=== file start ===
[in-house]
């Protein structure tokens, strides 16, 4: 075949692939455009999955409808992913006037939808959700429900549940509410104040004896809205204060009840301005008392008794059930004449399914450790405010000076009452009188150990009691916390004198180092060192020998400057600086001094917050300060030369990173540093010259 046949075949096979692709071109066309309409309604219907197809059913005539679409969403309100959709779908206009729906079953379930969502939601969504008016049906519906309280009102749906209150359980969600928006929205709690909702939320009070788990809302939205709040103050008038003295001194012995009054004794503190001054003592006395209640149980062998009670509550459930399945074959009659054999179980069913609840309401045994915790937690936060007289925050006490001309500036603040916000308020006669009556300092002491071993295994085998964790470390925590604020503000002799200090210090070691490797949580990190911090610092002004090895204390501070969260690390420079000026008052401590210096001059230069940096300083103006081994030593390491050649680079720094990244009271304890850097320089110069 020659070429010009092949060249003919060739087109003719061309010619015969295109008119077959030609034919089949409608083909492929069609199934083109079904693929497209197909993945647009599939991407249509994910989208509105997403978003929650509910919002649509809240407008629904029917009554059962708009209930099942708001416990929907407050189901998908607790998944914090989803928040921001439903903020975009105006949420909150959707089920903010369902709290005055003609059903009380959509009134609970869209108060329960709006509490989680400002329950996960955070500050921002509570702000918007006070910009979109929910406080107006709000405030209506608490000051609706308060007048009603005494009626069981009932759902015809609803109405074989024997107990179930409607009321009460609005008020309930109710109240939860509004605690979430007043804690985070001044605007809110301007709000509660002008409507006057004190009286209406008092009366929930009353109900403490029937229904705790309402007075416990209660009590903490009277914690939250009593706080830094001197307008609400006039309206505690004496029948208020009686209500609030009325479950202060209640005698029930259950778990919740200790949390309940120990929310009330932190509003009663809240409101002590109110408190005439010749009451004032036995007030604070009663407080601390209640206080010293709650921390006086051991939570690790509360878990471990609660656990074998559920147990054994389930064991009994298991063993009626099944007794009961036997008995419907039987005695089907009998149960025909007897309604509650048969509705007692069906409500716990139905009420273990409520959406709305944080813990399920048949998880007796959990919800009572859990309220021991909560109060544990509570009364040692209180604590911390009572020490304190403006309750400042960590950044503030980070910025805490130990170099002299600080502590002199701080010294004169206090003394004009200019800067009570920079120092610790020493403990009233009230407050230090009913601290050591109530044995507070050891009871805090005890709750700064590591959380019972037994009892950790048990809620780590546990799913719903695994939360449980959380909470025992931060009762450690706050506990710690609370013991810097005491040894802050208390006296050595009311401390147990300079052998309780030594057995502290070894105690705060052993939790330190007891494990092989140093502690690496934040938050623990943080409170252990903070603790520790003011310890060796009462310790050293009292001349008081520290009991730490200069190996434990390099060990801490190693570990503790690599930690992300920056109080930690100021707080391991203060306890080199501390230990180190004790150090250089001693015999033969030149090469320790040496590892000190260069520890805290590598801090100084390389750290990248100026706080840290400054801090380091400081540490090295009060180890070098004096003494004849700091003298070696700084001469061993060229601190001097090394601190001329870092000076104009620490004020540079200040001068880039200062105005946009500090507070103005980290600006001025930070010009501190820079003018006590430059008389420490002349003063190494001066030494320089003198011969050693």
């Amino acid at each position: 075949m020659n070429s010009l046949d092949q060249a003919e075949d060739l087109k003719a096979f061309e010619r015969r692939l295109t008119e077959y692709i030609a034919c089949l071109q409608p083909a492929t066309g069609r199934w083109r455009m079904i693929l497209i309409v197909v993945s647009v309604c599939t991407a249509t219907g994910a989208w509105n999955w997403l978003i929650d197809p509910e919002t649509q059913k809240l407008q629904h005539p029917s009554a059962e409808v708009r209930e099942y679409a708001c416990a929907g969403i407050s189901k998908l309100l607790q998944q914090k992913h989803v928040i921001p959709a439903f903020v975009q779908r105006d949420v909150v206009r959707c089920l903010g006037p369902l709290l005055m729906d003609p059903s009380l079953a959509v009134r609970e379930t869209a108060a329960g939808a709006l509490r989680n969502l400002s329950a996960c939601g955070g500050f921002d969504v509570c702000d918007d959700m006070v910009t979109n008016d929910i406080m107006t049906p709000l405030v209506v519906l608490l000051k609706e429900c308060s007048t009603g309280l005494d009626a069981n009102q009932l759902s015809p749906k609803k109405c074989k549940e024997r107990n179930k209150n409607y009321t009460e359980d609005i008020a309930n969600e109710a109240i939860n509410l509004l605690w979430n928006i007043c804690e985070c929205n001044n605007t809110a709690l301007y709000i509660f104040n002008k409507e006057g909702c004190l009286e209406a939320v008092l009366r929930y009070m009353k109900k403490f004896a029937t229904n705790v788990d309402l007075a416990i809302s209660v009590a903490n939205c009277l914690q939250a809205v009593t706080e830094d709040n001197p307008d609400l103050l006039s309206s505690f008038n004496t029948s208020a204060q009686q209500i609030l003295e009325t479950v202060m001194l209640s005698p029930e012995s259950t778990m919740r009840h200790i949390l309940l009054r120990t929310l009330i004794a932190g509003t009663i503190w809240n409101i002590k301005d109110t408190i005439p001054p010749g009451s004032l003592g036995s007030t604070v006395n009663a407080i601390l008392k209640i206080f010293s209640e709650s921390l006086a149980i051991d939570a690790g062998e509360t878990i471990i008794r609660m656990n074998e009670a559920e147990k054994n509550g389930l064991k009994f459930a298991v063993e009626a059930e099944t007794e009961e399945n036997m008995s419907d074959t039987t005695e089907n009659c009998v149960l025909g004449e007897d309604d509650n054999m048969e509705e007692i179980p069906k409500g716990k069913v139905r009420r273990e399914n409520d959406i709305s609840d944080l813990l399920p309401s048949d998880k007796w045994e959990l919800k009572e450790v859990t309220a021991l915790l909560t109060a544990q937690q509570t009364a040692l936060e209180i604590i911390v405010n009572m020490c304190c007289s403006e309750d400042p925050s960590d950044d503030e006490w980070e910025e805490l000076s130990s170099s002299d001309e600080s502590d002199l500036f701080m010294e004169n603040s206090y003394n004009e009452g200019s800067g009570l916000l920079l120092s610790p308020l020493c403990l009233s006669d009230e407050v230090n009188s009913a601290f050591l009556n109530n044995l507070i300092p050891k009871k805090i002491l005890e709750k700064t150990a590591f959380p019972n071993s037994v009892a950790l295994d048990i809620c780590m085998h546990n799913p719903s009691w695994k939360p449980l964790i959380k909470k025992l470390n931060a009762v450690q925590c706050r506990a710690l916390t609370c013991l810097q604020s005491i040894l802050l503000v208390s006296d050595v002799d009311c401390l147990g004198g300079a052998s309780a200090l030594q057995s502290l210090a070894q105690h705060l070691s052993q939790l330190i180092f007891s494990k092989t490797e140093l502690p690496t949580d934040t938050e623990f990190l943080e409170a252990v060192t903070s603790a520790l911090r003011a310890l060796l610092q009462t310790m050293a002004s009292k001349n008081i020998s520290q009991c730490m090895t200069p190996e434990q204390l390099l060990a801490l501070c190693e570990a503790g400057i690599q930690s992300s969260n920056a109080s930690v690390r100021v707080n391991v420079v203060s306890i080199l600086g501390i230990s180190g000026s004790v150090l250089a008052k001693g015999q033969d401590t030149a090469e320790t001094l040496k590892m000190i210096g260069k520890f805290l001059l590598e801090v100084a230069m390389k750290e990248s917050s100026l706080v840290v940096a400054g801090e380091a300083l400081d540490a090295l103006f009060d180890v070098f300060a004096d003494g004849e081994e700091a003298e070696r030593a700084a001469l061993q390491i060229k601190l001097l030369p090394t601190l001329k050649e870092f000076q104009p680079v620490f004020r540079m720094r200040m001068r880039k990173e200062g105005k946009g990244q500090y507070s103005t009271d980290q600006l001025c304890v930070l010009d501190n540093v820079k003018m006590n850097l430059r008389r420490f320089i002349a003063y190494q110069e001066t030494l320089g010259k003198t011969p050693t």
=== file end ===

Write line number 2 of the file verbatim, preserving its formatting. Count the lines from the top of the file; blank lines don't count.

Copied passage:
């Protein structure tokens, strides 16, 4: 075949692939455009999955409808992913006037939808959700429900549940509410104040004896809205204060009840301005008392008794059930004449399914450790405010000076009452009188150990009691916390004198180092060192020998400057600086001094917050300060030369990173540093010259 046949075949096979692709071109066309309409309604219907197809059913005539679409969403309100959709779908206009729906079953379930969502939601969504008016049906519906309280009102749906209150359980969600928006929205709690909702939320009070788990809302939205709040103050008038003295001194012995009054004794503190001054003592006395209640149980062998009670509550459930399945074959009659054999179980069913609840309401045994915790937690936060007289925050006490001309500036603040916000308020006669009556300092002491071993295994085998964790470390925590604020503000002799200090210090070691490797949580990190911090610092002004090895204390501070969260690390420079000026008052401590210096001059230069940096300083103006081994030593390491050649680079720094990244009271304890850097320089110069 020659070429010009092949060249003919060739087109003719061309010619015969295109008119077959030609034919089949409608083909492929069609199934083109079904693929497209197909993945647009599939991407249509994910989208509105997403978003929650509910919002649509809240407008629904029917009554059962708009209930099942708001416990929907407050189901998908607790998944914090989803928040921001439903903020975009105006949420909150959707089920903010369902709290005055003609059903009380959509009134609970869209108060329960709006509490989680400002329950996960955070500050921002509570702000918007006070910009979109929910406080107006709000405030209506608490000051609706308060007048009603005494009626069981009932759902015809609803109405074989024997107990179930409607009321009460609005008020309930109710109240939860509004605690979430007043804690985070001044605007809110301007709000509660002008409507006057004190009286209406008092009366929930009353109900403490029937229904705790309402007075416990209660009590903490009277914690939250009593706080830094001197307008609400006039309206505690004496029948208020009686209500609030009325479950202060209640005698029930259950778990919740200790949390309940120990929310009330932190509003009663809240409101002590109110408190005439010749009451004032036995007030604070009663407080601390209640206080010293709650921390006086051991939570690790509360878990471990609660656990074998559920147990054994389930064991009994298991063993009626099944007794009961036997008995419907039987005695089907009998149960025909007897309604509650048969509705007692069906409500716990139905009420273990409520959406709305944080813990399920048949998880007796959990919800009572859990309220021991909560109060544990509570009364040692209180604590911390009572020490304190403006309750400042960590950044503030980070910025805490130990170099002299600080502590002199701080010294004169206090003394004009200019800067009570920079120092610790020493403990009233009230407050230090009913601290050591109530044995507070050891009871805090005890709750700064590591959380019972037994009892950790048990809620780590546990799913719903695994939360449980959380909470025992931060009762450690706050506990710690609370013991810097005491040894802050208390006296050595009311401390147990300079052998309780030594057995502290070894105690705060052993939790330190007891494990092989140093502690690496934040938050623990943080409170252990903070603790520790003011310890060796009462310790050293009292001349008081520290009991730490200069190996434990390099060990801490190693570990503790690599930690992300920056109080930690100021707080391991203060306890080199501390230990180190004790150090250089001693015999033969030149090469320790040496590892000190260069520890805290590598801090100084390389750290990248100026706080840290400054801090380091400081540490090295009060180890070098004096003494004849700091003298070696700084001469061993060229601190001097090394601190001329870092000076104009620490004020540079200040001068880039200062105005946009500090507070103005980290600006001025930070010009501190820079003018006590430059008389420490002349003063190494001066030494320089003198011969050693």